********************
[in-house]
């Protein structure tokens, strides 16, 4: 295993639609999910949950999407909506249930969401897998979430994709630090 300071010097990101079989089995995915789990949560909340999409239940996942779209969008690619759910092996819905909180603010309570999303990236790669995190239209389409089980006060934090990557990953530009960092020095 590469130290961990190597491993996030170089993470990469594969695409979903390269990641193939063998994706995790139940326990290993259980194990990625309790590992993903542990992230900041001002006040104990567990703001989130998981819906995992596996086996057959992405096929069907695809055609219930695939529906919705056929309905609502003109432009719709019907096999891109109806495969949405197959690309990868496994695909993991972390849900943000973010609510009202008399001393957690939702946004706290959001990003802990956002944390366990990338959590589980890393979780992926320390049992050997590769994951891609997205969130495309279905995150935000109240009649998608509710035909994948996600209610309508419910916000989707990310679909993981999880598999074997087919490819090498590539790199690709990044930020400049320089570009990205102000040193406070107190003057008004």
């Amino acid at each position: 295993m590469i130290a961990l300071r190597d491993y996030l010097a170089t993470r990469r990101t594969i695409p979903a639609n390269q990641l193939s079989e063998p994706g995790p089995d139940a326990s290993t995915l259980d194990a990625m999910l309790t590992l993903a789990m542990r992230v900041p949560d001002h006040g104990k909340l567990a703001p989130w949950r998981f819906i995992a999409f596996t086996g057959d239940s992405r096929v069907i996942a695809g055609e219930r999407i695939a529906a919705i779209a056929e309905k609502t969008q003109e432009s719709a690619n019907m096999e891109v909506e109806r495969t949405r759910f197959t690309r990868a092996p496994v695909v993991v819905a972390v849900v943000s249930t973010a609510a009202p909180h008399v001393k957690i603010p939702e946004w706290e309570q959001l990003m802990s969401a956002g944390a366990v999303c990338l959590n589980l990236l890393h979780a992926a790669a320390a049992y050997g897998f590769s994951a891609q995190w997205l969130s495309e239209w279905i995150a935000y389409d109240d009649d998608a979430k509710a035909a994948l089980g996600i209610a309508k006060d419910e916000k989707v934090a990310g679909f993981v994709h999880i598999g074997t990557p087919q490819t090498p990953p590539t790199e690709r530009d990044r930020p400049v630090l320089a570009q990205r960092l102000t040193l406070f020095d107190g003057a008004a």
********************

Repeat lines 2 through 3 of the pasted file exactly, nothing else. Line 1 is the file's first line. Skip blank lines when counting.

């Protein structure tokens, strides 16, 4: 295993639609999910949950999407909506249930969401897998979430994709630090 300071010097990101079989089995995915789990949560909340999409239940996942779209969008690619759910092996819905909180603010309570999303990236790669995190239209389409089980006060934090990557990953530009960092020095 590469130290961990190597491993996030170089993470990469594969695409979903390269990641193939063998994706995790139940326990290993259980194990990625309790590992993903542990992230900041001002006040104990567990703001989130998981819906995992596996086996057959992405096929069907695809055609219930695939529906919705056929309905609502003109432009719709019907096999891109109806495969949405197959690309990868496994695909993991972390849900943000973010609510009202008399001393957690939702946004706290959001990003802990956002944390366990990338959590589980890393979780992926320390049992050997590769994951891609997205969130495309279905995150935000109240009649998608509710035909994948996600209610309508419910916000989707990310679909993981999880598999074997087919490819090498590539790199690709990044930020400049320089570009990205102000040193406070107190003057008004």
């Amino acid at each position: 295993m590469i130290a961990l300071r190597d491993y996030l010097a170089t993470r990469r990101t594969i695409p979903a639609n390269q990641l193939s079989e063998p994706g995790p089995d139940a326990s290993t995915l259980d194990a990625m999910l309790t590992l993903a789990m542990r992230v900041p949560d001002h006040g104990k909340l567990a703001p989130w949950r998981f819906i995992a999409f596996t086996g057959d239940s992405r096929v069907i996942a695809g055609e219930r999407i695939a529906a919705i779209a056929e309905k609502t969008q003109e432009s719709a690619n019907m096999e891109v909506e109806r495969t949405r759910f197959t690309r990868a092996p496994v695909v993991v819905a972390v849900v943000s249930t973010a609510a009202p909180h008399v001393k957690i603010p939702e946004w706290e309570q959001l990003m802990s969401a956002g944390a366990v999303c990338l959590n589980l990236l890393h979780a992926a790669a320390a049992y050997g897998f590769s994951a891609q995190w997205l969130s495309e239209w279905i995150a935000y389409d109240d009649d998608a979430k509710a035909a994948l089980g996600i209610a309508k006060d419910e916000k989707v934090a990310g679909f993981v994709h999880i598999g074997t990557p087919q490819t090498p990953p590539t790199e690709r530009d990044r930020p400049v630090l320089a570009q990205r960092l102000t040193l406070f020095d107190g003057a008004a």